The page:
Pressure Treated Lumber: Definition, Advantages and Disadvantages of Pressure Treated Lumber

Pressure treated lumber is used in many applications such as for fencing or as building materials. But people often wonder what exactly is pressure treated lumber and what can it be used for? Pressure treated lumber is best used outside away from any vegetation that will be consumed by humans or animals.


What is Pressure Treated Lumber?

Pressure treated lumber is lumber that has undergone a process that forces chemical preservatives into the wood. The wood is placed inside a closed cylinder. Then vacuum pressure is applied to force the preservatives into the wood. These preservatives help protect the wood from any termites or other such insects. It also prevents fungal decay.

pressure treated lumber definition
pressure treated lumber

There are several different types of pressure treatments available. Waterborne, Creosote and Oilborne are the three categories for pressure-treating wood. Waterborne treated lumber is generally used in building structures that are residential, commercial and industrial. Creosote treated lumber is mostly used for treating guardrail posts, railroad ties and timbers used in marine structures. Oilborne treated lumber is used when treating utility poles and cross arms.


Advantages of Pressure Treated Lumber

The advantages of pressure treated lumber are listed below:

  • Protection from the Elements – Wood must be chemically protected, or pressure treated to withstand the ever-changing elements. Lumber that has been pressure treated can last for 20 years or more. Most manufacturers of pressure treated lumber will attach a limited lifetime warranty to it because the lumber is treated to last for many years.
  • Building Code Compliant – Most building codes throughout the United States now require that the lumber being used in new construction to be pressure treated. Using pressure treated lumber meets those building codes and keeps the project on schedule.
  • Protects Against Fungal Decay – Pressure treated lumber has protective chemicals that saturate the wood. This protective treatment keeps any fungal decay from occurring and makes the lumber longer lasting.


Disadvantages of Pressure Treated Lumber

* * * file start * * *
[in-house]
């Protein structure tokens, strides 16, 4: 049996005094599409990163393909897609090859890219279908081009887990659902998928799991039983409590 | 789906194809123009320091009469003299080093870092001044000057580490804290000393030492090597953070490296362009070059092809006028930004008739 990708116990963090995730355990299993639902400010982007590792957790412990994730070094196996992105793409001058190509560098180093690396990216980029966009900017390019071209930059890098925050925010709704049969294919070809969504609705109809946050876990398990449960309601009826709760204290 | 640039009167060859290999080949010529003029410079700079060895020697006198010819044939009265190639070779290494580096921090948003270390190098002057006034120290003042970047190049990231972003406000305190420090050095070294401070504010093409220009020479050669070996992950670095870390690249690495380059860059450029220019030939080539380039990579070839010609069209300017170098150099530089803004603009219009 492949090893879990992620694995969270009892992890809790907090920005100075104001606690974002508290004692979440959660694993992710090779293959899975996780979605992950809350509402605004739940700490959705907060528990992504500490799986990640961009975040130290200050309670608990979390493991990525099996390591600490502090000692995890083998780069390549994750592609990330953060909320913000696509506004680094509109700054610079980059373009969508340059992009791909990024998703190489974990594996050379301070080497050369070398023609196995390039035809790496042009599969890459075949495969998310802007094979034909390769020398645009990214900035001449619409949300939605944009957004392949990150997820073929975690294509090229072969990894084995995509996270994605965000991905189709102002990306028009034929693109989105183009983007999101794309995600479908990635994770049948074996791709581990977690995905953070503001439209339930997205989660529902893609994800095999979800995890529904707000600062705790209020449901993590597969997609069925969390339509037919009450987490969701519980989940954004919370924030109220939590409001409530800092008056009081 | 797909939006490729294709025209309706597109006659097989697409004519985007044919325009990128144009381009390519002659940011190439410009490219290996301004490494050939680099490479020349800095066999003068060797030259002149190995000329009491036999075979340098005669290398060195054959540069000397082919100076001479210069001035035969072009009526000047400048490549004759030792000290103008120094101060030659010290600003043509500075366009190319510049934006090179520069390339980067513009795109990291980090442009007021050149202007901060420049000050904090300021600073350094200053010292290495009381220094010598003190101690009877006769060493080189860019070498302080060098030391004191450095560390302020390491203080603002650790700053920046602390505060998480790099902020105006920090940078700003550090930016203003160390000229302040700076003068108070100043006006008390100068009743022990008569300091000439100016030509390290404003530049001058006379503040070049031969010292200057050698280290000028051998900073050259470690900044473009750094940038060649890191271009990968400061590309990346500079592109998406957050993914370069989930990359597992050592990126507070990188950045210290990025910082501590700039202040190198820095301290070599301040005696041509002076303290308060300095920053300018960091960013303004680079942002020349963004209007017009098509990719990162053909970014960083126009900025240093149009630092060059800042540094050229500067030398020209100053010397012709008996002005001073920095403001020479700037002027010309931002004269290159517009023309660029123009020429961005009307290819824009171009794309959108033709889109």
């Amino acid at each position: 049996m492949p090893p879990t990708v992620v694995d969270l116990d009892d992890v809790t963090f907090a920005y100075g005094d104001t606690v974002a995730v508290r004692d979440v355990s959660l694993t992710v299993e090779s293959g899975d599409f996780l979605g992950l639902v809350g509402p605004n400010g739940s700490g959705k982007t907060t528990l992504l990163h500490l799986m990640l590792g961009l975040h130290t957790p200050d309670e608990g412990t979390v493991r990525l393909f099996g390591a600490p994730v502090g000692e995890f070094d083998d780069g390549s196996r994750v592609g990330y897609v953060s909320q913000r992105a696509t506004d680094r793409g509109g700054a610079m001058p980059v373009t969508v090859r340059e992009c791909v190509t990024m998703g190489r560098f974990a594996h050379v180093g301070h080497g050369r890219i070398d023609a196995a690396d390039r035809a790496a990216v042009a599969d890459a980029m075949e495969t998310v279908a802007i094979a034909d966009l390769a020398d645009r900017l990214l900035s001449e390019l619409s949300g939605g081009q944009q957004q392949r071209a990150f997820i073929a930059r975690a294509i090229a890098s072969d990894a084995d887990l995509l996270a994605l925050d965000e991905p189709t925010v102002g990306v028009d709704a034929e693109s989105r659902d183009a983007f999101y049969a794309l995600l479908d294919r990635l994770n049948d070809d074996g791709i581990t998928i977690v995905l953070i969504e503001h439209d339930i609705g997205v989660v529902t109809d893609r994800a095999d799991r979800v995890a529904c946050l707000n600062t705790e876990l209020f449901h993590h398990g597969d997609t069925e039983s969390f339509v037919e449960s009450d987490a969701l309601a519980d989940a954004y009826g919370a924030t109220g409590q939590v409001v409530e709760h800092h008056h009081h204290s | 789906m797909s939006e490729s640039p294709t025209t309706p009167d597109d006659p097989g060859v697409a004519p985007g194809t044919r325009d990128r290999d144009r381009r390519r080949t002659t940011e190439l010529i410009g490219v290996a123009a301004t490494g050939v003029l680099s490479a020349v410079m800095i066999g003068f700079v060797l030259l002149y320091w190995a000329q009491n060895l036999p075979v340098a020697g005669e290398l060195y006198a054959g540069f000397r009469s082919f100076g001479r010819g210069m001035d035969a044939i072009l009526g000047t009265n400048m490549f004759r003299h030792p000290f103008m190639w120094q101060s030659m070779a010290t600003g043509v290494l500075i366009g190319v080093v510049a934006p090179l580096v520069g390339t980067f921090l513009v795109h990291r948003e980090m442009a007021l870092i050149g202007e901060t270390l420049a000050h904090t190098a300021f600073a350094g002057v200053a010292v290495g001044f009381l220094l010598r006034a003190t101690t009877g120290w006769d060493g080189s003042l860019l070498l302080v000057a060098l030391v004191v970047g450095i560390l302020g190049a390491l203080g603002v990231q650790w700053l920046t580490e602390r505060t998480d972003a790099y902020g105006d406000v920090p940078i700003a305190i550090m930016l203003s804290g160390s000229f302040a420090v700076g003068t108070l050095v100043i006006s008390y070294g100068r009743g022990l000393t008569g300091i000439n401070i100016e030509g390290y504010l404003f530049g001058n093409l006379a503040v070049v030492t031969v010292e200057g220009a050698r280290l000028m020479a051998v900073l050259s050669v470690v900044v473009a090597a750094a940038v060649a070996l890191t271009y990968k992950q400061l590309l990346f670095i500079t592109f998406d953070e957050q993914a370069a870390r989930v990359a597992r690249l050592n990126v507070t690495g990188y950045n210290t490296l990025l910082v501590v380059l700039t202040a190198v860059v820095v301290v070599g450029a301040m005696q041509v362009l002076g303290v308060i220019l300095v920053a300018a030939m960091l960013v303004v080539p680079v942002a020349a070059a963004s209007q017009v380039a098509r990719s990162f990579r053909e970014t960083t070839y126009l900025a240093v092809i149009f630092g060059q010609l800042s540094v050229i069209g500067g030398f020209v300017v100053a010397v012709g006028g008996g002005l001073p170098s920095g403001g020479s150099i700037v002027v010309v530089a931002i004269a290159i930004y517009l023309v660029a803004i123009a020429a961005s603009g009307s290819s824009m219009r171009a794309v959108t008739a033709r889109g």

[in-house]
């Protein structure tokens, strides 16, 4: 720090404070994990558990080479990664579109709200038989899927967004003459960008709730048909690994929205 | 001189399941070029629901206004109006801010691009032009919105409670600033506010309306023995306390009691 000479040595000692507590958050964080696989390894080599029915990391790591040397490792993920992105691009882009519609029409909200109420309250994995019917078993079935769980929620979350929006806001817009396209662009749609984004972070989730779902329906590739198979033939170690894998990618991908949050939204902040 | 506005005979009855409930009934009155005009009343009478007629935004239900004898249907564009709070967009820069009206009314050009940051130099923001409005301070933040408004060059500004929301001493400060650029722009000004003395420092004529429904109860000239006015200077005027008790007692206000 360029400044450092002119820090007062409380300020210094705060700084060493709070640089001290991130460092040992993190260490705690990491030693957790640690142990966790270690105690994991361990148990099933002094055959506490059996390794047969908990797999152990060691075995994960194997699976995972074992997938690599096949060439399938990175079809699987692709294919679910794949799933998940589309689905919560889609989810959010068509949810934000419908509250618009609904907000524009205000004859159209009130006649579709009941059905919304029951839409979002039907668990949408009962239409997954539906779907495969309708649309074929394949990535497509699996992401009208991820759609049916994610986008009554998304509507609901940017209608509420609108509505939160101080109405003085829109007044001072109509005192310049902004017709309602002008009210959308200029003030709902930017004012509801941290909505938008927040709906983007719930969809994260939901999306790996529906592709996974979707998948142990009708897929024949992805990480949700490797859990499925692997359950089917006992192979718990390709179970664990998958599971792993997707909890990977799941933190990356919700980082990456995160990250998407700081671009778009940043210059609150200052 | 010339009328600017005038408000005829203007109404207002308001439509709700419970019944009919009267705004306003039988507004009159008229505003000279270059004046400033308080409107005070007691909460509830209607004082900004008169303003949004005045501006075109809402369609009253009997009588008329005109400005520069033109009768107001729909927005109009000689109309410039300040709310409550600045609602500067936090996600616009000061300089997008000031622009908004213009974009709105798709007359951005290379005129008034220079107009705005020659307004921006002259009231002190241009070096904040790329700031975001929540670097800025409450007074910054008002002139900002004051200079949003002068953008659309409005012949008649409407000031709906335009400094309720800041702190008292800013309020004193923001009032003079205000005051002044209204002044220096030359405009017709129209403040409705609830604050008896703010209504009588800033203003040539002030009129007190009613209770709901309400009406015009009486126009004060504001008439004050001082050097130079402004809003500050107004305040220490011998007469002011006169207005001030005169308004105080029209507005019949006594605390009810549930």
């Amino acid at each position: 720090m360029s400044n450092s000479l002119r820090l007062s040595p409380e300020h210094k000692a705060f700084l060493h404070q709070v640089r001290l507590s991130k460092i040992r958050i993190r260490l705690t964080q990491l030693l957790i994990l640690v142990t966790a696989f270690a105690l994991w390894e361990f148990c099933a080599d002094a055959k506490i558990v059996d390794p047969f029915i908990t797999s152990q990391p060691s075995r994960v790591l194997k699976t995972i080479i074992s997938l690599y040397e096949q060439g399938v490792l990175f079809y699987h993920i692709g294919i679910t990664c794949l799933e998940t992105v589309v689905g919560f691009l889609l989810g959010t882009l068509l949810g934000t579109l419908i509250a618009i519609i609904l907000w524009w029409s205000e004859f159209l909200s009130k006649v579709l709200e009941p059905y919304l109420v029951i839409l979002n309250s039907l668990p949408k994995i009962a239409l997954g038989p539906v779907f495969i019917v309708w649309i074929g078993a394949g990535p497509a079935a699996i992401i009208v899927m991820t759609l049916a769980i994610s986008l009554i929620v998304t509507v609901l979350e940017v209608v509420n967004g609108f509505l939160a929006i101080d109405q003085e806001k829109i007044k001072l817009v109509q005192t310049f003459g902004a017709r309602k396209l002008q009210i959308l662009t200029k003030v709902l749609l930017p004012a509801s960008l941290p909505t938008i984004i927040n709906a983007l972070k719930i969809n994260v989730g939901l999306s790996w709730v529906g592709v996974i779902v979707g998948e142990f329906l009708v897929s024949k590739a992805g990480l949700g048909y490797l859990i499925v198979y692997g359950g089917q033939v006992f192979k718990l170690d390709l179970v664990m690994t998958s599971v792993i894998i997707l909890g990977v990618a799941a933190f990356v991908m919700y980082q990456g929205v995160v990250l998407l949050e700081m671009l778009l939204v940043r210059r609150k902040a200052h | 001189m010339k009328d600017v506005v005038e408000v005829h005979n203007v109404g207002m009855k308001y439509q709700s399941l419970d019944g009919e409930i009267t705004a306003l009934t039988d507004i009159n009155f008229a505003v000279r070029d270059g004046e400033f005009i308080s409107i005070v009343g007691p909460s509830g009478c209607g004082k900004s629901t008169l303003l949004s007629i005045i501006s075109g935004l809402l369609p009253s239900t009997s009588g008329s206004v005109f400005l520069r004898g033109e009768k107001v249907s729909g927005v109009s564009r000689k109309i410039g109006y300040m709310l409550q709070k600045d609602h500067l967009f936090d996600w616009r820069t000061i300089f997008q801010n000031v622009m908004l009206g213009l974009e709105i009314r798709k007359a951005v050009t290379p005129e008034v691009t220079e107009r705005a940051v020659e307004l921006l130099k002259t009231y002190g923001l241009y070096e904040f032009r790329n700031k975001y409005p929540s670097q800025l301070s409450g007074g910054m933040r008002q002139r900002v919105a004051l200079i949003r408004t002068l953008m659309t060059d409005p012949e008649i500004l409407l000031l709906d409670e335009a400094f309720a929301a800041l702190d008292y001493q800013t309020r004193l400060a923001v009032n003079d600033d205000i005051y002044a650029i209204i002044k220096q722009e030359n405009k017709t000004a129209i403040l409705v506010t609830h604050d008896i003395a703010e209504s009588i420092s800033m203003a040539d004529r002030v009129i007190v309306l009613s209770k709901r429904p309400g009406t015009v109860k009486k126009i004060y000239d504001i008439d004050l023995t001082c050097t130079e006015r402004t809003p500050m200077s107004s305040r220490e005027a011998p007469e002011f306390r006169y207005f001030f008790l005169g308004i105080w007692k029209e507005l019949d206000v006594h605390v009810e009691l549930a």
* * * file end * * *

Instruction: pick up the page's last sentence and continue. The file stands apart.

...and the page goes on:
Pressure treated lumbers has also some disadvantages. These drawbacks are as followings:

  • Special Fasteners – Since there is a large amount of copper in pressure treated lumber, standard fasteners become corroded. They will corrode up to five times faster when used on pressure treated wood. Galvanized or stainless steel fasteners with metal components work best and minimize the corrosion effect.
  • Warping and Shrinkage – The wood has to become saturated with the chemical solution and the wood will take several months to completely dry and cure. There will be some shrinkage and warping of the lumber as it dries. Pressure treated lumber has to rest for three weeks to six months before it can be stained or painted for the stain or paint to take hold.
  • Sawdust is Bad for Health – It is recommended that you use a heavy duty dust mask and eye protection when cutting pressure treated wood. When cutting pressure treated wood it is best to lay a disposable tarp and cut only in one area. Once the project is finished, roll up the tarp and properly dispose of it. The chemicals within the pressure treated wood are released when it is cut and can cause health issues.
  • Cannot Be Burned – Only professionals can burn pressure treated wood. There have been government studies that show toxicity in the smoke and ash. The ash must be properly disposed of due to the high toxicity within it and the smoke must be contained as to not affect the air.
  • Cannot Use for Food Prep – Pressure treated wood cannot be used to make cutting boards or any food preparation surfaces. Picnic tables and other surfaces such as counters are fine as long as no food is prepared on them. Pressure treated lumber cannot be used for garden beds or raised gardens.
  • Outdoor Use Only – For the most part, all pressure treated lumber must be used outdoors only. There are a few exceptions to this rule. Local building inspectors will be able to tell you what the exceptions are. Sill plates are generally pressure treated wood instead of Douglas fir.

While pressure treated lumber is great for keeping rot, termites and fungus away, therefore making the lumber long-lasting, there are several disadvantages that need to be considered when deciding on treated lumber verses untreated lumber.

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